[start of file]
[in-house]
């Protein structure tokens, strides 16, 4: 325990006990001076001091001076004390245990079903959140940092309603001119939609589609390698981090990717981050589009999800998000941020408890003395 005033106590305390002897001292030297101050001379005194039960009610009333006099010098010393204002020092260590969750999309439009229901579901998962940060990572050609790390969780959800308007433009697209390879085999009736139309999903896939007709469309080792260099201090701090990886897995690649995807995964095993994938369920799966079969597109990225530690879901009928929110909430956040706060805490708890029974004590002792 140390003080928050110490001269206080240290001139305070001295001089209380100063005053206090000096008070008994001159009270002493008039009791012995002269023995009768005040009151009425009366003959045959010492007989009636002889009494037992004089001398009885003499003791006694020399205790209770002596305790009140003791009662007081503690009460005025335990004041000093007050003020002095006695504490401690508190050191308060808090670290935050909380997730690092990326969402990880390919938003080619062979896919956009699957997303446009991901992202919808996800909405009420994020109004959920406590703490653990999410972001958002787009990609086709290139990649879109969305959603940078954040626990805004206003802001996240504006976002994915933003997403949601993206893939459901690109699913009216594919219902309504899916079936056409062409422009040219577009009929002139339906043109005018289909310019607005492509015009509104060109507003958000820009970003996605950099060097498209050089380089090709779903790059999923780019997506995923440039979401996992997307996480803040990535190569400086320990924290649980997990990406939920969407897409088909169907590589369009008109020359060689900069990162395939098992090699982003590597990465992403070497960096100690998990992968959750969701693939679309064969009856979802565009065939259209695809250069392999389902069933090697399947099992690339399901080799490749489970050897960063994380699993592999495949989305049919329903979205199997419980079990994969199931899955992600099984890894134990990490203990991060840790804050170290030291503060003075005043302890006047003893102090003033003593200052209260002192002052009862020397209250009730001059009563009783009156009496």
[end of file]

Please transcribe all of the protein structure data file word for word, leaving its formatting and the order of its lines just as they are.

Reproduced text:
[in-house]
């Protein structure tokens, strides 16, 4: 325990006990001076001091001076004390245990079903959140940092309603001119939609589609390698981090990717981050589009999800998000941020408890003395 005033106590305390002897001292030297101050001379005194039960009610009333006099010098010393204002020092260590969750999309439009229901579901998962940060990572050609790390969780959800308007433009697209390879085999009736139309999903896939007709469309080792260099201090701090990886897995690649995807995964095993994938369920799966079969597109990225530690879901009928929110909430956040706060805490708890029974004590002792 140390003080928050110490001269206080240290001139305070001295001089209380100063005053206090000096008070008994001159009270002493008039009791012995002269023995009768005040009151009425009366003959045959010492007989009636002889009494037992004089001398009885003499003791006694020399205790209770002596305790009140003791009662007081503690009460005025335990004041000093007050003020002095006695504490401690508190050191308060808090670290935050909380997730690092990326969402990880390919938003080619062979896919956009699957997303446009991901992202919808996800909405009420994020109004959920406590703490653990999410972001958002787009990609086709290139990649879109969305959603940078954040626990805004206003802001996240504006976002994915933003997403949601993206893939459901690109699913009216594919219902309504899916079936056409062409422009040219577009009929002139339906043109005018289909310019607005492509015009509104060109507003958000820009970003996605950099060097498209050089380089090709779903790059999923780019997506995923440039979401996992997307996480803040990535190569400086320990924290649980997990990406939920969407897409088909169907590589369009008109020359060689900069990162395939098992090699982003590597990465992403070497960096100690998990992968959750969701693939679309064969009856979802565009065939259209695809250069392999389902069933090697399947099992690339399901080799490749489970050897960063994380699993592999495949989305049919329903979205199997419980079990994969199931899955992600099984890894134990990490203990991060840790804050170290030291503060003075005043302890006047003893102090003033003593200052209260002192002052009862020397209250009730001059009563009783009156009496």